"This time it's different"
Back to the yield curve. The severe inversion during the last year and a half is reversing. The yield curve is still inverted but it is becoming less steep. The 10-year yield closed at 4.73% up from 3.79% a year ago and the same rate on January 1, 2023. Intermediate and long-term rates are higher across the board. Short term rates are higher across the yield curve as well but the increase in intermediate and long-term rates is more significant because the inverted yield curve steepness is shrinking. This is a reflection of the Fed’s statements in regard to keeping rates higher for longer and the growing cost of budget deficits. The Fed tough talk is making investors nervous. Over the last two months, the increase in interest rates is part of the reason stock prices have declined. At the same time, there is evidence of an economic slowdown. Credit card debt is growing as are delinquent payments. 30-year mortgage rates could exceed 8% shortly. The first half of the year consumers were the primary driver of GDP growth over 2%. Employment remains consistently strong as well. No recession has occurred in modern times without an inverted yield curve and inverted yield curves have been a good predictor of recessions.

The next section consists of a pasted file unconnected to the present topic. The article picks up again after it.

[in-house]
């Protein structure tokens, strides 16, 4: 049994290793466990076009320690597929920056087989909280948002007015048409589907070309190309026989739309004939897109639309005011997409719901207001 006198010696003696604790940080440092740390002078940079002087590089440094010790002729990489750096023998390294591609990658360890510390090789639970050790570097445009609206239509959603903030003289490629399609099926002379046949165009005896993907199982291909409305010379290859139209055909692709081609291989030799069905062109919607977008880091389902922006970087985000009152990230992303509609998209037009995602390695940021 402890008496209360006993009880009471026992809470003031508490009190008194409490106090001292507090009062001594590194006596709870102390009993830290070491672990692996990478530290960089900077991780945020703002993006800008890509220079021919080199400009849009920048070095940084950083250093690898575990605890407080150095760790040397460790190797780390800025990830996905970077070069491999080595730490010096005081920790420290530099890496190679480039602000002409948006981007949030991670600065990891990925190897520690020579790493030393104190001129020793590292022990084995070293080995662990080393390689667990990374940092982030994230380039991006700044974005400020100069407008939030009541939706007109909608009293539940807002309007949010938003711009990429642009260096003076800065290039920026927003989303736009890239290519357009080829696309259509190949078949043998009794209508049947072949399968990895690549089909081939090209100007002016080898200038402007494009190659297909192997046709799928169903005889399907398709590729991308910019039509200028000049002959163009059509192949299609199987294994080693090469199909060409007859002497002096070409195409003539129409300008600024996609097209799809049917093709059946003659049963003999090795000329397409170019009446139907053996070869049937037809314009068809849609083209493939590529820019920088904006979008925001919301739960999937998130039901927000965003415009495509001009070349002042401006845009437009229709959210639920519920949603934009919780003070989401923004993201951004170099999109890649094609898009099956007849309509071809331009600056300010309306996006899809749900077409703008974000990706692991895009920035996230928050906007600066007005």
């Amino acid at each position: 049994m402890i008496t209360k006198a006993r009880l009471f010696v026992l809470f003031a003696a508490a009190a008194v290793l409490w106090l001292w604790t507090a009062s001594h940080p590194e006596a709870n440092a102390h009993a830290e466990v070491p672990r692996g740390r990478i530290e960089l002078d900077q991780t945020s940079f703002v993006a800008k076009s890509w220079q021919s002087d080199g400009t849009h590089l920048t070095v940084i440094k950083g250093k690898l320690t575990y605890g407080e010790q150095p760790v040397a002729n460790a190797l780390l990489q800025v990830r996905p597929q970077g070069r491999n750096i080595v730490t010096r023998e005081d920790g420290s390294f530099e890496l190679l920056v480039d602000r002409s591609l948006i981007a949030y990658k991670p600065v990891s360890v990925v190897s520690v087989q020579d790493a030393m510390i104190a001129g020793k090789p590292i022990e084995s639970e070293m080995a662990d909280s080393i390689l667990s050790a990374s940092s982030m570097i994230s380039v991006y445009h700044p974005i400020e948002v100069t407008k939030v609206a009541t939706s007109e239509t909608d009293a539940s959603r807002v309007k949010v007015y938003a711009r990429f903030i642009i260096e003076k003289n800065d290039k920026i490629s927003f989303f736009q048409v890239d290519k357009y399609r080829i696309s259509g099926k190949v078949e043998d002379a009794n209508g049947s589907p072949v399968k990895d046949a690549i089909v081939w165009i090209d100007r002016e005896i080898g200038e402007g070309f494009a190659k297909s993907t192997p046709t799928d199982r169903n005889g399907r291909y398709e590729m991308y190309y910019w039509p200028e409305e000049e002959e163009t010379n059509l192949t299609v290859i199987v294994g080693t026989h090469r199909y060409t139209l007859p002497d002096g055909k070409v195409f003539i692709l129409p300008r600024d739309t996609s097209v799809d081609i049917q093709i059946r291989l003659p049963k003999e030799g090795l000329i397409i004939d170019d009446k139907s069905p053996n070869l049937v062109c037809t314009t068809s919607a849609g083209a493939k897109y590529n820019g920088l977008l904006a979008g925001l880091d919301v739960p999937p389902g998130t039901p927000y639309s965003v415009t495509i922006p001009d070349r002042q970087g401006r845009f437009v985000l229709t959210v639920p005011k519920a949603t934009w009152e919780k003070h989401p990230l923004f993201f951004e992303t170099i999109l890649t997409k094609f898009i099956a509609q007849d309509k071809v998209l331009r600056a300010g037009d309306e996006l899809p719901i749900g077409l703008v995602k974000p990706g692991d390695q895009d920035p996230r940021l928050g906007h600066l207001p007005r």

“This time it is different” is an expression that raises red flags for me because the business cycle is pretty consistent for long periods of time. That rule would say that although a recession has not happened yet, it still could. There is certainly less talk of a recession among analysts and economists, but they are only correct half the time. One possible explanation is concern about political crises such as government shutdown happening at the same time that deficits are rising and because of high interest rates the cost of those deficits is much higher than when the US Treasury paid very low interest rates on debt. Now that the cost of debt is growing exponentially because of the higher interest rates, the market response is to increase interest rates in intermediate and long rates whereas up until the last two months the increase in interest rates was primarily in short maturities. Higher interest rates and the expectation they will go higher even though inflation is dropping, historical valuation of stocks is very expensive. As mentioned before the equity risk premium has shrunk to historically low levels pointing investors to bonds for their low risk and away from stocks.
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